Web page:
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Garden Layout

There are many elements to consider when planning your garden. Click through the sections below to learn more.

Individual Plots and Communal Spaces

It's not an either/or-- you can have some indivdual AND communal areas within the same garden. Some claim a hybrid model works the best! 


Individual plots allow each gardener to plant exactly what they want in their own space.

Suggestions for allotment setups:

• Encourage gardeners to come at a designated time each week to build a sense of community.

• Develop a support system for plot holders who struggle to maintain their area due to sickness, family circumstances, etc.

• Create workgroups or rotating tasks for plot holders to help maintain the communal areas of the garden, such as the shed, paths, compost, entryway, etc.

• If it's not happening naturally, arrange informal tours and invite gardeners to showcase their plot to other gardeners.

Sample gardener agreements:

• Waite Park

• Merriam Station 


Communal gardens are not split into individual plots. Everyone shares in the work and the harvest of the same garden space. This method of organization instills a sense of cooperation and community among gardeners that is hard to replicate when everyone tends only to their own space.

Suggestions for communal setups (based on FairShare Farm):

• As a group, decide upon a few regular workdays throughout the week. For example, Tuesday and Thursday evenings and Saturday morning. Depending on the size of the group and the size of the garden, attending only one shift per week may be enough to care for the space.

• Establish a core leadership team. At least one leader should attend each shift to help coordinate tasks and host the group.

• Create a system for gardeners to communicate, like a binder in the toolshed. At the beginning of each session, gardeners sign in, look at what work was done last time, assess what needs to be done this time, and split up the tasks. Gardeners also record the harvest and any additional notes.

• Depending on the day's taks, or if new gardeners have questions, someone may lead a brief skill-share (i.e. weed identification) before work starts.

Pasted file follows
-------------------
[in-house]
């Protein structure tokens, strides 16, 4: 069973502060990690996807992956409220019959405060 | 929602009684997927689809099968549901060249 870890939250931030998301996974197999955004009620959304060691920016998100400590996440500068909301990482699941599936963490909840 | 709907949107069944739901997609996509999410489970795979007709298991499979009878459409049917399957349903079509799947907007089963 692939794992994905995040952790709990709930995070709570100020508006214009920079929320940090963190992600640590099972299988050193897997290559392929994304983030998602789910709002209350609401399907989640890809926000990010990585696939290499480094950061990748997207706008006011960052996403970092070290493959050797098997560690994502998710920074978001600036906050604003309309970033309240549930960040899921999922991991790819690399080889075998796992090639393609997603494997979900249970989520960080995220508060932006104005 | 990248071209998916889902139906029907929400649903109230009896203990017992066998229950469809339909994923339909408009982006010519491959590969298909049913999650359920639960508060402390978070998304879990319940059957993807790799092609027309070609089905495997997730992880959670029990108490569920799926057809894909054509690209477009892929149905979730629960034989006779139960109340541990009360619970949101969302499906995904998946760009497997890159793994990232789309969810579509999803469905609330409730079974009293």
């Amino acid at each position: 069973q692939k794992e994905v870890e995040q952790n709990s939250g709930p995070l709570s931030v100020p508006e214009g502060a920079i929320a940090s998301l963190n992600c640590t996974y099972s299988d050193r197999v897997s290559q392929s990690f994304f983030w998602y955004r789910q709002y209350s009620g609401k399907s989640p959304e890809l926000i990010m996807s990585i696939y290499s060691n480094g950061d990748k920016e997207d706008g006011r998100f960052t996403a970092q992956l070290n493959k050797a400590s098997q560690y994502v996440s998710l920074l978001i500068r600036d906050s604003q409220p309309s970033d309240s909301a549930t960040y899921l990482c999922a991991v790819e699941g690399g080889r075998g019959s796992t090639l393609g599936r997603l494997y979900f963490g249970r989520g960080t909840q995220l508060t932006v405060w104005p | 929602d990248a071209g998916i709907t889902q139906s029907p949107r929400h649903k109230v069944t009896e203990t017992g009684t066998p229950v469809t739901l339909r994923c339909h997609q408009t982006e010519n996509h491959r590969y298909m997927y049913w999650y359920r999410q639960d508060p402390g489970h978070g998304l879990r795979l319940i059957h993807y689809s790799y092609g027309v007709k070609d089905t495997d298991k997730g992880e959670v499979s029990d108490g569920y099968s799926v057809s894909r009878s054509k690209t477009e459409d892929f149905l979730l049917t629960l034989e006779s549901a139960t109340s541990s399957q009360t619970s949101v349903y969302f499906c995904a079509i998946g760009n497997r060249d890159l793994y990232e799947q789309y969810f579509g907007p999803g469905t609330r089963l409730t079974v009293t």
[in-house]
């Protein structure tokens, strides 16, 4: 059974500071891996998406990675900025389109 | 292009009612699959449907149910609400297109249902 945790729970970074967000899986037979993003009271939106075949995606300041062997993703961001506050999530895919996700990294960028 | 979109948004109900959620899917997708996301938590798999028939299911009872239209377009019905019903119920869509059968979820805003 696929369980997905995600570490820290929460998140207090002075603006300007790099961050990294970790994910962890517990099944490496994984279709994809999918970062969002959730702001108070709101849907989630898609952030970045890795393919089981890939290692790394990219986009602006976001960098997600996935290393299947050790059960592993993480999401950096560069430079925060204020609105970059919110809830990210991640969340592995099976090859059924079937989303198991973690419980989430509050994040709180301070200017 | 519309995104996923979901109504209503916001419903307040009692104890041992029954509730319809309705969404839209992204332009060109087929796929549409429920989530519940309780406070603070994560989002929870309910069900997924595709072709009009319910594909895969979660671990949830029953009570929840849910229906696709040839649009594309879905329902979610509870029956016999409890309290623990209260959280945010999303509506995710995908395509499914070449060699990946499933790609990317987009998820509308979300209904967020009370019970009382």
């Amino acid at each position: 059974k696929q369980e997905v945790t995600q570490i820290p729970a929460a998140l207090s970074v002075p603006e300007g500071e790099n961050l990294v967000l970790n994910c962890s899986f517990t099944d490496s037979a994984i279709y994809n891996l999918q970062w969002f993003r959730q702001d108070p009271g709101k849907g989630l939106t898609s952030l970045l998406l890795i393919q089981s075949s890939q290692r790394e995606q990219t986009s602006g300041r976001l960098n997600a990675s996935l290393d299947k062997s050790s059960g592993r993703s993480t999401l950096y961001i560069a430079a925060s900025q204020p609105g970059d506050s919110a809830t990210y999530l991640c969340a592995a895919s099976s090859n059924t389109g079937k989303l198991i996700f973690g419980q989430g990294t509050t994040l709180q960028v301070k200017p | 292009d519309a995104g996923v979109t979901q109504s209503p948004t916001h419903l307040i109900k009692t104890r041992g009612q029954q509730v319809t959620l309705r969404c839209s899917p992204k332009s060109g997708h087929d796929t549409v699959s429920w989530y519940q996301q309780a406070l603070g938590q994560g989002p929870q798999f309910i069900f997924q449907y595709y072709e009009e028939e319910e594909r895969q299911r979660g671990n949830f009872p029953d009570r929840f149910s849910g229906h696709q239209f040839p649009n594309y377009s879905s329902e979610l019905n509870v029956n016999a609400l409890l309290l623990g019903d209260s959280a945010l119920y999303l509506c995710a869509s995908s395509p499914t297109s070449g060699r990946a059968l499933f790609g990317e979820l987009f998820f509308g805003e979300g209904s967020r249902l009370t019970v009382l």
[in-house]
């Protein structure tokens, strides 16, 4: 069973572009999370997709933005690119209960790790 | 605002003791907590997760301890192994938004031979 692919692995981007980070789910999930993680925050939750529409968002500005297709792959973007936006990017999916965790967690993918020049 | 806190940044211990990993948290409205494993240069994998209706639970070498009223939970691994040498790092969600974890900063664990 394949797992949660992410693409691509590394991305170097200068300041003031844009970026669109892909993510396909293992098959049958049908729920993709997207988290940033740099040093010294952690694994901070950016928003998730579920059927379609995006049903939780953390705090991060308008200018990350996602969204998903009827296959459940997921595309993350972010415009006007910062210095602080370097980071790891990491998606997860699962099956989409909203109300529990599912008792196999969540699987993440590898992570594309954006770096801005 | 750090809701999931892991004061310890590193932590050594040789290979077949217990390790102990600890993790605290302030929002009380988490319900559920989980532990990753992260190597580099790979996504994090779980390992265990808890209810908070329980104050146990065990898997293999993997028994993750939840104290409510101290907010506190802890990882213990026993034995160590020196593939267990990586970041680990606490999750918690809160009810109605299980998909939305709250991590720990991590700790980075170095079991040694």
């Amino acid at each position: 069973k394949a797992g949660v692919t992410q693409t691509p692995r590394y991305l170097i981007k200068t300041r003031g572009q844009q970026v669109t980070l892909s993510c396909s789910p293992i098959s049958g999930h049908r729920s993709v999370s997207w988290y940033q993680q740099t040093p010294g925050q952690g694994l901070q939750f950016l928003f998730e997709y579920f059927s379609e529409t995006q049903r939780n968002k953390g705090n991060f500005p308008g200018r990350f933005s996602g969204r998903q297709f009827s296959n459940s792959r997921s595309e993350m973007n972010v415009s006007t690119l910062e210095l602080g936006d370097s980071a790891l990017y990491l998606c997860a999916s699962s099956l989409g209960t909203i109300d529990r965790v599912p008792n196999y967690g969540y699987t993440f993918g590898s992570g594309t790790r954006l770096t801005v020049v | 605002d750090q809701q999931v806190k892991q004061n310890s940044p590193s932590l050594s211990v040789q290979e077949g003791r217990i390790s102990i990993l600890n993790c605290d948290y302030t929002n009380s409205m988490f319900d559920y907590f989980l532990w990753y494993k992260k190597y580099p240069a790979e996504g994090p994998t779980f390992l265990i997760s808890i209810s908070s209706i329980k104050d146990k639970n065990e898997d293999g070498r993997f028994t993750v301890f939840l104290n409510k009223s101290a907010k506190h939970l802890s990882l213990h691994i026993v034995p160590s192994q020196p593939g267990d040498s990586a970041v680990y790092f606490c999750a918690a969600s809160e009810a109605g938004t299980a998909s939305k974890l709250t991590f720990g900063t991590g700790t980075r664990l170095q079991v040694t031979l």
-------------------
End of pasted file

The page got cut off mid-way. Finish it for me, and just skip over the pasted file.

• Determine what should be harvested and share the bounty in whatever way works best for the group.

Sample gardener agreements:

• FairShare Farm, a communal community garden in Minneapolis

In or Above the Ground

There are so many options for gardens, no matter where you plan to grow! Consider gardening above ground if soil quality is poor, for increased accessibility, or if you are a renter and aren't able to dig up a yard.

Plots in GroundIn-Ground

  • Be sure to get your soil tested before planting directly in the ground!
  • Mulching pathways between beds helps prevent weeds.
  • In general, in-ground gardens need less water than containers.

Wooden Raised BedRaised Beds

Tomatoes in ContainersContainers

  • You may be able to find free containers to repurpose for gardening. Try your local cafes and restaurants to see if they have unwanted plastic 5-gallon buckets. Check garage sales or free piles for old garden pots. Try something like a blue recycling tub, an old coffee cans, burlap sacks, or other containers you can find. Just make sure you can drill or poke holes in the bottome for drainage.
  • The Gardening Matters Guide to Container Gardening: An introductory guide to the basics, including: containers, soil, sunlight, watering/drainage, fertilizer, and plants. 
  • Container Gardening Infographic: This graphic, from, focuses on which vegetables to plant and how to care for your container garden.

Strawbale GardenStrawbale Gardens


Designing inclusive gardens is very important so that everyone can participate. Take into account these recommendations for community gardens from the Americans with Disabilities Act:

Wheelchair Garden

  • Raised beds: 4 feet wide or less. Install at least one "table" bed that is 24-30'' tall.
  • Aisles and walkways: At least 3 feet between each garden bed so gardeners in wheelchairs can easily maneuver (plus wheelbarrows and lawn mowers).
  • Seating: Throughout the garden and along the accessible route to garden. In the shade, if possible! Seat height should be within 16-24 inches above the ground.
  • Slope: If the route to the garden slopes more than 5% (1 foot of vertical rise for every 20 feet of horizontal run), consider installing a ramp.

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